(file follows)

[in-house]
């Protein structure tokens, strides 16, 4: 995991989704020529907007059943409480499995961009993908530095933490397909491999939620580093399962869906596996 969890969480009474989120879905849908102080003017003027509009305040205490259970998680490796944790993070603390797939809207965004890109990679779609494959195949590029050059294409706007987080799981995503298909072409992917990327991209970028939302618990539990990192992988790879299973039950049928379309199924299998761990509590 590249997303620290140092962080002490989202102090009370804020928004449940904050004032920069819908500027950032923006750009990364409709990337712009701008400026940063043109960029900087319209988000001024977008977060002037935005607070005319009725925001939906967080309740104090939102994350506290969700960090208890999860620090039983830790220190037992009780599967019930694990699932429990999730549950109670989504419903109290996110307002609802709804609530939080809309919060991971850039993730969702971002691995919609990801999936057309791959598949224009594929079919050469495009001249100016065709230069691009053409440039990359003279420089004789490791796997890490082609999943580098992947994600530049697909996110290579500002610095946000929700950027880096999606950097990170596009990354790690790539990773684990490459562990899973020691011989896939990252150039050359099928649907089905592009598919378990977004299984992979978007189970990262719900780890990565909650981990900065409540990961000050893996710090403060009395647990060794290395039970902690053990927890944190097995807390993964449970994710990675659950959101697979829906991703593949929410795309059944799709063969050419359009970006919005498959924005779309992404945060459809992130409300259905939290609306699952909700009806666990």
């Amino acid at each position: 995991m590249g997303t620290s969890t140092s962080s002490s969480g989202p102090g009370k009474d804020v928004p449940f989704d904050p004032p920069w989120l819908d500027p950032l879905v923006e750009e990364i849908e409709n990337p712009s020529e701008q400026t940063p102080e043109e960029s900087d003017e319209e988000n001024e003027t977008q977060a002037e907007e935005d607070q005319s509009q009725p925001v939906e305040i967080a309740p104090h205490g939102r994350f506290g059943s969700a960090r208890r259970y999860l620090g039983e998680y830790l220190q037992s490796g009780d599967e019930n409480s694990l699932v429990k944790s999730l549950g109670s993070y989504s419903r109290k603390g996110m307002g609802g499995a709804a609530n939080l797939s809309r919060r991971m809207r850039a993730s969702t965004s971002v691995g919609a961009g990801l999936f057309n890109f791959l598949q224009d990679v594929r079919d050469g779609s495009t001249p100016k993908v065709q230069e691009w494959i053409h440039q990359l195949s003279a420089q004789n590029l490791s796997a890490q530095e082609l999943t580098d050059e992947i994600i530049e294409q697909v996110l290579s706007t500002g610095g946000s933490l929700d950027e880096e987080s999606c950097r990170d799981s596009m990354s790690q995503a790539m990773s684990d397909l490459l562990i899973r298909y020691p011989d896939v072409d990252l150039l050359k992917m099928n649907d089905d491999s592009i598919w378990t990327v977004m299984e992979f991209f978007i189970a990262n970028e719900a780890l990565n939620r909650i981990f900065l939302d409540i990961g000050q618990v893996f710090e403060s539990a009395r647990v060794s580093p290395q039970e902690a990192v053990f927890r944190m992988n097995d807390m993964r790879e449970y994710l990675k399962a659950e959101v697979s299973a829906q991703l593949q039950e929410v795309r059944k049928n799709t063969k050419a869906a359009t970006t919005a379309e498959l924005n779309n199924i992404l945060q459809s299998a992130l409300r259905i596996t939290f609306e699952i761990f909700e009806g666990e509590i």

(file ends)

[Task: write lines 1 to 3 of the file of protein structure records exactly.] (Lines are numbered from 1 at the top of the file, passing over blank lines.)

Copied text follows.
[in-house]
């Protein structure tokens, strides 16, 4: 995991989704020529907007059943409480499995961009993908530095933490397909491999939620580093399962869906596996 969890969480009474989120879905849908102080003017003027509009305040205490259970998680490796944790993070603390797939809207965004890109990679779609494959195949590029050059294409706007987080799981995503298909072409992917990327991209970028939302618990539990990192992988790879299973039950049928379309199924299998761990509590 590249997303620290140092962080002490989202102090009370804020928004449940904050004032920069819908500027950032923006750009990364409709990337712009701008400026940063043109960029900087319209988000001024977008977060002037935005607070005319009725925001939906967080309740104090939102994350506290969700960090208890999860620090039983830790220190037992009780599967019930694990699932429990999730549950109670989504419903109290996110307002609802709804609530939080809309919060991971850039993730969702971002691995919609990801999936057309791959598949224009594929079919050469495009001249100016065709230069691009053409440039990359003279420089004789490791796997890490082609999943580098992947994600530049697909996110290579500002610095946000929700950027880096999606950097990170596009990354790690790539990773684990490459562990899973020691011989896939990252150039050359099928649907089905592009598919378990977004299984992979978007189970990262719900780890990565909650981990900065409540990961000050893996710090403060009395647990060794290395039970902690053990927890944190097995807390993964449970994710990675659950959101697979829906991703593949929410795309059944799709063969050419359009970006919005498959924005779309992404945060459809992130409300259905939290609306699952909700009806666990």
């Amino acid at each position: 995991m590249g997303t620290s969890t140092s962080s002490s969480g989202p102090g009370k009474d804020v928004p449940f989704d904050p004032p920069w989120l819908d500027p950032l879905v923006e750009e990364i849908e409709n990337p712009s020529e701008q400026t940063p102080e043109e960029s900087d003017e319209e988000n001024e003027t977008q977060a002037e907007e935005d607070q005319s509009q009725p925001v939906e305040i967080a309740p104090h205490g939102r994350f506290g059943s969700a960090r208890r259970y999860l620090g039983e998680y830790l220190q037992s490796g009780d599967e019930n409480s694990l699932v429990k944790s999730l549950g109670s993070y989504s419903r109290k603390g996110m307002g609802g499995a709804a609530n939080l797939s809309r919060r991971m809207r850039a993730s969702t965004s971002v691995g919609a961009g990801l999936f057309n890109f791959l598949q224009d990679v594929r079919d050469g779609s495009t001249p100016k993908v065709q230069e691009w494959i053409h440039q990359l195949s003279a420089q004789n590029l490791s796997a890490q530095e082609l999943t580098d050059e992947i994600i530049e294409q697909v996110l290579s706007t500002g610095g946000s933490l929700d950027e880096e987080s999606c950097r990170d799981s596009m990354s790690q995503a790539m990773s684990d397909l490459l562990i899973r298909y020691p011989d896939v072409d990252l150039l050359k992917m099928n649907d089905d491999s592009i598919w378990t990327v977004m299984e992979f991209f978007i189970a990262n970028e719900a780890l990565n939620r909650i981990f900065l939302d409540i990961g000050q618990v893996f710090e403060s539990a009395r647990v060794s580093p290395q039970e902690a990192v053990f927890r944190m992988n097995d807390m993964r790879e449970y994710l990675k399962a659950e959101v697979s299973a829906q991703l593949q039950e929410v795309r059944k049928n799709t063969k050419a869906a359009t970006t919005a379309e498959l924005n779309n199924i992404l945060q459809s299998a992130l409300r259905i596996t939290f609306e699952i761990f909700e009806g666990e509590i």